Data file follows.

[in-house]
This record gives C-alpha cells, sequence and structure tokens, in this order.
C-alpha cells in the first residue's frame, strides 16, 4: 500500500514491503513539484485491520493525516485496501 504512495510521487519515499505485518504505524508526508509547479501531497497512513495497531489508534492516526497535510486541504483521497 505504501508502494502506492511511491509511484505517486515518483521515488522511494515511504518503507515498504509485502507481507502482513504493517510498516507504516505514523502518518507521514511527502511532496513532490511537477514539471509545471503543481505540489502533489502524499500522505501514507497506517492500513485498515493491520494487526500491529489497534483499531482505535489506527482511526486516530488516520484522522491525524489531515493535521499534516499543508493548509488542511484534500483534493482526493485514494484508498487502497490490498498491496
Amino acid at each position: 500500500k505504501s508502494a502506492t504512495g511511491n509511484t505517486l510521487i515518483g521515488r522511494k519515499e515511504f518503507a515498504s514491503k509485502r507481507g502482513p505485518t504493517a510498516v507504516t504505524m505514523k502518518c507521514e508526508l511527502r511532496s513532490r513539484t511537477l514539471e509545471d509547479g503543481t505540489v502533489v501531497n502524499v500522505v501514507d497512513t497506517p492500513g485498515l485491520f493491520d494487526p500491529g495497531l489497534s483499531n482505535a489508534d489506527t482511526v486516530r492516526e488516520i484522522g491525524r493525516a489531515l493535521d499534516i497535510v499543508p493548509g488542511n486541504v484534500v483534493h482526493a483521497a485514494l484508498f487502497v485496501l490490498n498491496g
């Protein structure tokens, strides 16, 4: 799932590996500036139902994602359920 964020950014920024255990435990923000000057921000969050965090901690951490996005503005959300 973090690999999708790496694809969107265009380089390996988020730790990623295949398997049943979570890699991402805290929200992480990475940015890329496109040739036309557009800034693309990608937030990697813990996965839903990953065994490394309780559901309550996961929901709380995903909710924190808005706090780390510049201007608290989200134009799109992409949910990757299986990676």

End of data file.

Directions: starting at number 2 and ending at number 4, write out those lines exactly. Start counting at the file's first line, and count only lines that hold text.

This record gives C-alpha cells, sequence and structure tokens, in this order.
C-alpha cells in the first residue's frame, strides 16, 4: 500500500514491503513539484485491520493525516485496501 504512495510521487519515499505485518504505524508526508509547479501531497497512513495497531489508534492516526497535510486541504483521497 505504501508502494502506492511511491509511484505517486515518483521515488522511494515511504518503507515498504509485502507481507502482513504493517510498516507504516505514523502518518507521514511527502511532496513532490511537477514539471509545471503543481505540489502533489502524499500522505501514507497506517492500513485498515493491520494487526500491529489497534483499531482505535489506527482511526486516530488516520484522522491525524489531515493535521499534516499543508493548509488542511484534500483534493482526493485514494484508498487502497490490498498491496
Amino acid at each position: 500500500k505504501s508502494a502506492t504512495g511511491n509511484t505517486l510521487i515518483g521515488r522511494k519515499e515511504f518503507a515498504s514491503k509485502r507481507g502482513p505485518t504493517a510498516v507504516t504505524m505514523k502518518c507521514e508526508l511527502r511532496s513532490r513539484t511537477l514539471e509545471d509547479g503543481t505540489v502533489v501531497n502524499v500522505v501514507d497512513t497506517p492500513g485498515l485491520f493491520d494487526p500491529g495497531l489497534s483499531n482505535a489508534d489506527t482511526v486516530r492516526e488516520i484522522g491525524r493525516a489531515l493535521d499534516i497535510v499543508p493548509g488542511n486541504v484534500v483534493h482526493a483521497a485514494l484508498f487502497v485496501l490490498n498491496g